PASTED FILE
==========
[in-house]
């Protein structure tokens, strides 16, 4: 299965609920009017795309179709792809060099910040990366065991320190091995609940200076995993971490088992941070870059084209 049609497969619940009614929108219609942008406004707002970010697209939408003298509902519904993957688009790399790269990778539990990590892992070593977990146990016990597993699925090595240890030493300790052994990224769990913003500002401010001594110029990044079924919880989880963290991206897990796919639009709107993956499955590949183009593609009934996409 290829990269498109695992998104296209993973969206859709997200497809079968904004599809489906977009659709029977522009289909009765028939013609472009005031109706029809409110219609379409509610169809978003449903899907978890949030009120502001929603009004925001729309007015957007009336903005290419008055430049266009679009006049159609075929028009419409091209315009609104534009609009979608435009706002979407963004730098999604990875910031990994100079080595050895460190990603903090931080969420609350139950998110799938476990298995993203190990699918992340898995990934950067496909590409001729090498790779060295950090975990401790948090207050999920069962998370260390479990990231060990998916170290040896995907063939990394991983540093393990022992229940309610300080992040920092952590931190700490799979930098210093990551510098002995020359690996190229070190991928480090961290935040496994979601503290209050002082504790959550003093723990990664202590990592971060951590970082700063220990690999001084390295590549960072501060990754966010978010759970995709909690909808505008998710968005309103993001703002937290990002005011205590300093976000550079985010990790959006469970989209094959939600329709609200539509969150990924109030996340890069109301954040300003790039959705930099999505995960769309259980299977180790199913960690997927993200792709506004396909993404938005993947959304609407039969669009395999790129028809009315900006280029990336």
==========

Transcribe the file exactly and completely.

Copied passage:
[in-house]
């Protein structure tokens, strides 16, 4: 299965609920009017795309179709792809060099910040990366065991320190091995609940200076995993971490088992941070870059084209 049609497969619940009614929108219609942008406004707002970010697209939408003298509902519904993957688009790399790269990778539990990590892992070593977990146990016990597993699925090595240890030493300790052994990224769990913003500002401010001594110029990044079924919880989880963290991206897990796919639009709107993956499955590949183009593609009934996409 290829990269498109695992998104296209993973969206859709997200497809079968904004599809489906977009659709029977522009289909009765028939013609472009005031109706029809409110219609379409509610169809978003449903899907978890949030009120502001929603009004925001729309007015957007009336903005290419008055430049266009679009006049159609075929028009419409091209315009609104534009609009979608435009706002979407963004730098999604990875910031990994100079080595050895460190990603903090931080969420609350139950998110799938476990298995993203190990699918992340898995990934950067496909590409001729090498790779060295950090975990401790948090207050999920069962998370260390479990990231060990998916170290040896995907063939990394991983540093393990022992229940309610300080992040920092952590931190700490799979930098210093990551510098002995020359690996190229070190991928480090961290935040496994979601503290209050002082504790959550003093723990990664202590990592971060951590970082700063220990690999001084390295590549960072501060990754966010978010759970995709909690909808505008998710968005309103993001703002937290990002005011205590300093976000550079985010990790959006469970989209094959939600329709609200539509969150990924109030996340890069109301954040300003790039959705930099999505995960769309259980299977180790199913960690997927993200792709506004396909993404938005993947959304609407039969669009395999790129028809009315900006280029990336």